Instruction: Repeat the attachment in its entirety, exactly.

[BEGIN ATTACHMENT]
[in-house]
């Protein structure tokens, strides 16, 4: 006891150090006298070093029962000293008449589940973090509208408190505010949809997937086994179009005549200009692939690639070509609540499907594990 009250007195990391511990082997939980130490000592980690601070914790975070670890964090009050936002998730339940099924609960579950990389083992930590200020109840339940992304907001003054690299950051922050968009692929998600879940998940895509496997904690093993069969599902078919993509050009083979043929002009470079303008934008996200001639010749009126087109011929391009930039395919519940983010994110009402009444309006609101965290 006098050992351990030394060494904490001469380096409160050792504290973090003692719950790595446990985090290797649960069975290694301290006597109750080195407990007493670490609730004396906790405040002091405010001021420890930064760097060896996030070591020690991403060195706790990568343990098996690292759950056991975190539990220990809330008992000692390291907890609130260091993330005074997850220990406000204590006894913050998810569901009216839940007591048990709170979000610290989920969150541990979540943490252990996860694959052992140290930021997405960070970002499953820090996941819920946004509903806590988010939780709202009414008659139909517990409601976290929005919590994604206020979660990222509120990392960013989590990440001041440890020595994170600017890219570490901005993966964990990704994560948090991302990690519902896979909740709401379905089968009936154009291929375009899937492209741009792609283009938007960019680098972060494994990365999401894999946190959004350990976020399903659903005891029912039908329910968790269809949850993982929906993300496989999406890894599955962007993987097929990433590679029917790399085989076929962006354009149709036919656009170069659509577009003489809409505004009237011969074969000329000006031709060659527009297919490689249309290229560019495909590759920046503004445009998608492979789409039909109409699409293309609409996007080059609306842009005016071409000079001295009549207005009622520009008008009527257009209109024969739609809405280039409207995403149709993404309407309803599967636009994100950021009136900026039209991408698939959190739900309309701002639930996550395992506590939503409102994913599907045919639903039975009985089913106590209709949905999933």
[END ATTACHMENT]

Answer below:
[in-house]
């Protein structure tokens, strides 16, 4: 006891150090006298070093029962000293008449589940973090509208408190505010949809997937086994179009005549200009692939690639070509609540499907594990 009250007195990391511990082997939980130490000592980690601070914790975070670890964090009050936002998730339940099924609960579950990389083992930590200020109840339940992304907001003054690299950051922050968009692929998600879940998940895509496997904690093993069969599902078919993509050009083979043929002009470079303008934008996200001639010749009126087109011929391009930039395919519940983010994110009402009444309006609101965290 006098050992351990030394060494904490001469380096409160050792504290973090003692719950790595446990985090290797649960069975290694301290006597109750080195407990007493670490609730004396906790405040002091405010001021420890930064760097060896996030070591020690991403060195706790990568343990098996690292759950056991975190539990220990809330008992000692390291907890609130260091993330005074997850220990406000204590006894913050998810569901009216839940007591048990709170979000610290989920969150541990979540943490252990996860694959052992140290930021997405960070970002499953820090996941819920946004509903806590988010939780709202009414008659139909517990409601976290929005919590994604206020979660990222509120990392960013989590990440001041440890020595994170600017890219570490901005993966964990990704994560948090991302990690519902896979909740709401379905089968009936154009291929375009899937492209741009792609283009938007960019680098972060494994990365999401894999946190959004350990976020399903659903005891029912039908329910968790269809949850993982929906993300496989999406890894599955962007993987097929990433590679029917790399085989076929962006354009149709036919656009170069659509577009003489809409505004009237011969074969000329000006031709060659527009297919490689249309290229560019495909590759920046503004445009998608492979789409039909109409699409293309609409996007080059609306842009005016071409000079001295009549207005009622520009008008009527257009209109024969739609809405280039409207995403149709993404309407309803599967636009994100950021009136900026039209991408698939959190739900309309701002639930996550395992506590939503409102994913599907045919639903039975009985089913106590209709949905999933």